> of the map. The advantages for hunting games are obvious: a tagged
> target will always be visible, but is still difficult to hunt down
> and trap.
>

I don't think that is a good idea. When an object shows through
it's natural occluders, it give a pretty serious optical illusion
that the things it is showing through are translucent, damaging the
rock-solid feel of the world.

>
> Q: this is a not too specific remark (thus lengthy). If I
> understood correctly, RGBA support is supposed to be a major
> benefit of upcoming hardware (i.e. might be available in 1997 :).
> It seems to me that the current engine design is biased with
> respect to index color mode. Examples:
>
> + WAD2 Palette now contains 256 RGB values, it might as well
> contain a NoOfColors field (256, 4096), and RGBA entries (32bit or
> 48bit) at virtually no costs (ignored in index color mode)
>
> + Mipmaps and billboards implicitely reference one Palette, they
> might as well explicitely reference a Palette (ignored in index
> color mode)
>
> + billboards do not have mipmapping (no blending in indexed color
> mode), but they might as well have (if w/o blending, it is still
> LOD, and sprites will show more variation)
>
> Low overhead suggestion: bright objects (light sources) might
> (implicitely) use a second, different Palette in 24bit modes.
>
> Followup: How is the lightmap+mipmap -> surface cache processing
> done in 24 bit mode? Same LUT with same 256 colors? Or
> NoOfLightlevel*256 true color values?

Some comments: originally, we maintained 8, 16, and 32 bit code
for all of our drawing, and we worked in every conceivable video
mode. This was a major pain in the ass to maintain.

16 bit color looked noticably WORSE than 8 bit color, because while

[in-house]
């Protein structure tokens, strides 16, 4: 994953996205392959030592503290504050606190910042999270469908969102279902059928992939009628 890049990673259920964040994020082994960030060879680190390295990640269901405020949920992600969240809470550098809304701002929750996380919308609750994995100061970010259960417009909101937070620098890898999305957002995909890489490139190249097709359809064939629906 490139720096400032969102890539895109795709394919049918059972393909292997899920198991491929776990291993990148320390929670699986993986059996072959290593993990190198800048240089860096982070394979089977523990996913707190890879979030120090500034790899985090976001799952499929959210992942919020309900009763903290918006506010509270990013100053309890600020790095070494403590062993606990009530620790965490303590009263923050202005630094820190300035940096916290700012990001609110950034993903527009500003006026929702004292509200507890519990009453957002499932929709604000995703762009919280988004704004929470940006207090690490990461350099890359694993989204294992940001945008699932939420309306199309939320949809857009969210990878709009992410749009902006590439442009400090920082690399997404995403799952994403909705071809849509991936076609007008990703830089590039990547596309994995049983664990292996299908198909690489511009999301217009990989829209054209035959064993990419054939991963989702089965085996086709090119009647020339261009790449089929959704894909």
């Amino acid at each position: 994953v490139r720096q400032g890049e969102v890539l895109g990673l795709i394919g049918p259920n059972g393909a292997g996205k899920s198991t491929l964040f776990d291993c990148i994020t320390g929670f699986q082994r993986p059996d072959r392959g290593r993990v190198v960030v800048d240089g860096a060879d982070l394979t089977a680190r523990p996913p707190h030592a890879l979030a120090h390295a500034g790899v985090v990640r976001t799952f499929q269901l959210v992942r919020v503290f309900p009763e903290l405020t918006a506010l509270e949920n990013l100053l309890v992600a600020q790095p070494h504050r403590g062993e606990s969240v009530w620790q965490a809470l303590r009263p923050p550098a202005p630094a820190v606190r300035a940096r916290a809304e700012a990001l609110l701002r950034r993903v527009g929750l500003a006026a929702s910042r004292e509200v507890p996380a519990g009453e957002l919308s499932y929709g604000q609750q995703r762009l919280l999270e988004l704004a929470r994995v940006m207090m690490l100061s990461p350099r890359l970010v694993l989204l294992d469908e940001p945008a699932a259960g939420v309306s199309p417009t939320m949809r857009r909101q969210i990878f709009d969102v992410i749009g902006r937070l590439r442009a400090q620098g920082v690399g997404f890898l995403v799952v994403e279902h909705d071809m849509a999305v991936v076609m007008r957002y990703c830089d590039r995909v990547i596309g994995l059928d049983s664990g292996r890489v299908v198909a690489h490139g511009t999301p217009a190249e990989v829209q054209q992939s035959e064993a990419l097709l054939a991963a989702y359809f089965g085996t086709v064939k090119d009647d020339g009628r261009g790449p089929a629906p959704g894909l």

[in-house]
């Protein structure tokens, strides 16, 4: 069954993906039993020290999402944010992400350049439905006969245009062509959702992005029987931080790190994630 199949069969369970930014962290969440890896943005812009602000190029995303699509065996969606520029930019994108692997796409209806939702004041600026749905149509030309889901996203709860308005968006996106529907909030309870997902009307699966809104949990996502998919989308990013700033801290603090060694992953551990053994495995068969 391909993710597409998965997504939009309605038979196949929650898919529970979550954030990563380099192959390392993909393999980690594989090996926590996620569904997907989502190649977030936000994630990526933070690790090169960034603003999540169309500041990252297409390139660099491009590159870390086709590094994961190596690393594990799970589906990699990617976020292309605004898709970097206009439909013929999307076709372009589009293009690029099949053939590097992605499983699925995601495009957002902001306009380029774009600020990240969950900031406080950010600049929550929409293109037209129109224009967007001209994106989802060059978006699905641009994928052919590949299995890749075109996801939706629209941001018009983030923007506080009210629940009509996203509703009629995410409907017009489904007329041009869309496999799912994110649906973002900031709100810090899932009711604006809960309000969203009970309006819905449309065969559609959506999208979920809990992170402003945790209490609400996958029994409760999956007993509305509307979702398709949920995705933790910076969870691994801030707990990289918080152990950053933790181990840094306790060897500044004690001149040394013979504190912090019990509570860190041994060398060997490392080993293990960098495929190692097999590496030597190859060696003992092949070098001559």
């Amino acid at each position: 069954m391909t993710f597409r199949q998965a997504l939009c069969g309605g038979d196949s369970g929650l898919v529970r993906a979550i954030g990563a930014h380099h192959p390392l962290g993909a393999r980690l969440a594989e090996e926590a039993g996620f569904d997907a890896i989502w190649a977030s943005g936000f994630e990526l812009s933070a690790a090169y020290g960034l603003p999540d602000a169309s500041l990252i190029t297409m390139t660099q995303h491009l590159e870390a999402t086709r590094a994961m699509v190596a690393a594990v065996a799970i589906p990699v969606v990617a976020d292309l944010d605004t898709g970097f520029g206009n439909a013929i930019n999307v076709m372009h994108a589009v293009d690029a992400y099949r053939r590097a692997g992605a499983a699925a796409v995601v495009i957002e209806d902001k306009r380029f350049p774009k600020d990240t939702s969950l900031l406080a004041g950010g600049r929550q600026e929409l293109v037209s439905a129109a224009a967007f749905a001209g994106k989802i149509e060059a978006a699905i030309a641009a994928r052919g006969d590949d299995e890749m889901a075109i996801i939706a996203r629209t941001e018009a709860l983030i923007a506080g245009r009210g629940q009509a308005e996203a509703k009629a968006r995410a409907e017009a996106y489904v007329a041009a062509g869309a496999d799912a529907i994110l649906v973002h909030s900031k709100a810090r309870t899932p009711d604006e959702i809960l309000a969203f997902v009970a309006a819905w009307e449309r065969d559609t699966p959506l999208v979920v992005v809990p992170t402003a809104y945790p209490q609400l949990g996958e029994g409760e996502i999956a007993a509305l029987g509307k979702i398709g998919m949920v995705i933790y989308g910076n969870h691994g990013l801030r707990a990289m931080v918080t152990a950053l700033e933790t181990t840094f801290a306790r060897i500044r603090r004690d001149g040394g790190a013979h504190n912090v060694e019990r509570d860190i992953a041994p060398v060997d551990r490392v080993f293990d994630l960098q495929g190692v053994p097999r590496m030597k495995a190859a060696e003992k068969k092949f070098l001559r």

we have smooth 16 color gradiants of some non primary colors that
look fine in 256 color mode (18 bits of color precision), in 15
or 16 bit mode there is a noticable hue change every time you are
forced to drift a bit off of your ideal color.

24 bit color looked better than 8 bit, but not a whole lot.

This is mostly due to good source images. For an arbitrary image
processing solution where you can chuck any old set of pixels at
it, any direct color mode is going to be a ton better, but when
you have control over your source data you can pick and choose to
make 8 bit outperform 16 bit, and save all the extra space and
processing time.

We do occasionally take a lose in the mip map creation process
for lack of good colors in the palette, but I do an error diffusion
during the resampling, which helps a lot.

Lighting direct color images hurts a fair amount, too. MMX is
really nice for that, but without it you either need huge tables
or lots of bit twiddling.

All that said, Quake is still my last indexed color engine. I still
think it is the right call for this moment in time, but the future
is definatly direct color.

> Followup: is the current 3D hardware worth to be taken into account
> in renderer design? I.e. are there ways to use RGBA e.g. for
> processing lightmaps (as Alpha-map implicitely blending with a
> solid black)? How does the lightmap+mipmap processing fit with
> on-board texture memory anyway?

A max-throughput engine is still going to use small, tiled textures
in hardware, just as in software. I think the image quality tradeofs
of surface caches are worth the speed cost, though.

3DFX has done some light map building demos with the hardware, and
rendition could certainly be programmed to do it. I suspect that
all of the Quake drivers will still build the surface caches in
software, because many of the current 3D boards have high setup
overhead per primitive, and drawing tons of little boxes would suck.

Rasterization hardware is definatly the future. Soon you will not
be able to buy a computer without it, because it can be implemented
in the same single chip video controllers currently used, and it will
become a checkbox item.

John Carmack